Preparation addresses each client's individual deficits. Examples include exercises to open the hand while reaching, scanning strategies for visual neglect, learning what the parts of a memory notebook are for, and learning how to stop negative self-talk.
Many people have the same shoulds. We all should get dressed so we can leave the house, do laundry so we have clean clothes, write legibly so we can sign credit card slips, and have good memory strategies so we get to appointments on time. OTs call "I shoulds" functional outcomes. Insurance companies will not pay for therapy if clients do not show some functional gains.
3. The I Want Tos.
"I want to" is personal, like petting a beloved cat. Valued activities occur outside of therapy so clients may not see how they are connected to OT. OTs need to make linking statements so clients understand the full value of OT. A linking statement might be "don a bra so I will not be embarrassed when I eat lunch with friends." I live alone so donning my bra enhances my social life. If a client wants to feel the sun on his or her face, pointing while saying "leg brace - patio" can make a client's face light up.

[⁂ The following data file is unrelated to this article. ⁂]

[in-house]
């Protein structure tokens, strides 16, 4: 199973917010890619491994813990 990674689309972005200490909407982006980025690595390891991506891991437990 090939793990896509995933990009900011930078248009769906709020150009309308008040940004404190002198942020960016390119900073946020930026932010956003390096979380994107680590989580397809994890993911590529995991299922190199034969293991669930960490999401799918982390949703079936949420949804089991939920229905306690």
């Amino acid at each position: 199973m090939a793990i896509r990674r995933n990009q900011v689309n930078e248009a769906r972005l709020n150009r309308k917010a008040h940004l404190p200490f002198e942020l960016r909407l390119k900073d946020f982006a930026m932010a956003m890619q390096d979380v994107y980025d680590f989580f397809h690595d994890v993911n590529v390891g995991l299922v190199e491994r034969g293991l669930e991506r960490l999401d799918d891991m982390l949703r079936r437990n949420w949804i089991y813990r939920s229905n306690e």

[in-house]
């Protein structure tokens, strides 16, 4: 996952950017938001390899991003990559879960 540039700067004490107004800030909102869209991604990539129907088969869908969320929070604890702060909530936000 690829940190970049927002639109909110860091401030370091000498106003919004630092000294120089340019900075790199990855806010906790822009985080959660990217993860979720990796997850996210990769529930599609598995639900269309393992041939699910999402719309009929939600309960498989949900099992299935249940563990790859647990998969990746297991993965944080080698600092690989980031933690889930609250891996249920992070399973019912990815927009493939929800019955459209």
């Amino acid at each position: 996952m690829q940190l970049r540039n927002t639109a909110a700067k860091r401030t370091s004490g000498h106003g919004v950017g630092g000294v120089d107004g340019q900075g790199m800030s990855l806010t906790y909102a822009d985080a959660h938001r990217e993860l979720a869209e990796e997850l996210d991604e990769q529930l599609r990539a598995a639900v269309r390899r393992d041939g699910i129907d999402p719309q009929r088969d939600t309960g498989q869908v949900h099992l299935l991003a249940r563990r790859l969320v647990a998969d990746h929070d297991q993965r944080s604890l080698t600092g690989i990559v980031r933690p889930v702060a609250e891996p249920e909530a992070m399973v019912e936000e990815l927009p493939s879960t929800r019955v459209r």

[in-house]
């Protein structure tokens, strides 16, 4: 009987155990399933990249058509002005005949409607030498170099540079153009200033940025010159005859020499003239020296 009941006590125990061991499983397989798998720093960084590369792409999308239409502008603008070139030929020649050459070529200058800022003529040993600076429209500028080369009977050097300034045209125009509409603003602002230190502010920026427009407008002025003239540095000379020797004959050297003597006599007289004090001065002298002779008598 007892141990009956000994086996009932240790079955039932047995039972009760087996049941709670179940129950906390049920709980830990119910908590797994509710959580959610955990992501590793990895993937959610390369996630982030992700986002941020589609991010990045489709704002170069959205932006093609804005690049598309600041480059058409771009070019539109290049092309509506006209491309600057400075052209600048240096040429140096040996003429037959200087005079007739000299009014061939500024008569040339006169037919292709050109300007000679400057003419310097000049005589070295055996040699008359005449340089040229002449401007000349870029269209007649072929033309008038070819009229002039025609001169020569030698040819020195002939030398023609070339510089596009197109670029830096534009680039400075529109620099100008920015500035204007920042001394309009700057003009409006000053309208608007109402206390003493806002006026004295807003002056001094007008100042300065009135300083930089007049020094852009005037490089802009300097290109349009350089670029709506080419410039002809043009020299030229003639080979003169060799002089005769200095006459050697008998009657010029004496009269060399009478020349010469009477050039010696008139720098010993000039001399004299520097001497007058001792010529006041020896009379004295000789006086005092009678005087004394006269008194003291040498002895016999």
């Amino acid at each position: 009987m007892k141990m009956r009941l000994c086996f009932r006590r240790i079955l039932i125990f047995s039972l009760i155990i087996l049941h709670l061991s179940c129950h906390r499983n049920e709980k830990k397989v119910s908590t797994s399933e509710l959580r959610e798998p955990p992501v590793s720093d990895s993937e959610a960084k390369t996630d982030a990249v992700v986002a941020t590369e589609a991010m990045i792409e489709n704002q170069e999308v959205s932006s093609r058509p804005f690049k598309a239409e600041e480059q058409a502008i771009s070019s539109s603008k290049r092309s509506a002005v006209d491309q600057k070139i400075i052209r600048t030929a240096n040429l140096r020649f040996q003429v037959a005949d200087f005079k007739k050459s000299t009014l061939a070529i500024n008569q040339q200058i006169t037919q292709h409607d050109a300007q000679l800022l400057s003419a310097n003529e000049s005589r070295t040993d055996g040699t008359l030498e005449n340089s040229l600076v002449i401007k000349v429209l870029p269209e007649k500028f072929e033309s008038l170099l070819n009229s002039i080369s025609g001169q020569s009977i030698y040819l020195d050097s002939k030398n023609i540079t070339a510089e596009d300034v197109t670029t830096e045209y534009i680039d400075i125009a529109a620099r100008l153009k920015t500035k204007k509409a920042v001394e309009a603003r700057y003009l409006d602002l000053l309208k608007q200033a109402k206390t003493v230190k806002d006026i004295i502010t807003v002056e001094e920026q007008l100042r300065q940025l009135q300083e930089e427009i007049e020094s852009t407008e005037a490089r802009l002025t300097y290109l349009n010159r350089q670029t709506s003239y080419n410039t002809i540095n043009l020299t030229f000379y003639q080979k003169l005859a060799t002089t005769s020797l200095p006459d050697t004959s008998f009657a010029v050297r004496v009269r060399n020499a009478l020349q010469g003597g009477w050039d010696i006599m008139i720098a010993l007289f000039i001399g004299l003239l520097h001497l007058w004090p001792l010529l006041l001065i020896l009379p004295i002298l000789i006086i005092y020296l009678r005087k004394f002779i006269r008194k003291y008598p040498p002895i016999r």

Preparation and functional training are essential but they do not sustain our commitment to action when we recover slowly. Practicing a tip pinch so I can zip my coat needs to be followed by "because I want to..........." Valued activities help us maintain the physical, cognitive, language, and social skills we work so hard to regain. Living life to the fullest does not mean going to Paris. It means satisfying deep human needs like feeling needed and having fun. It means turning
"I should" into "I want to."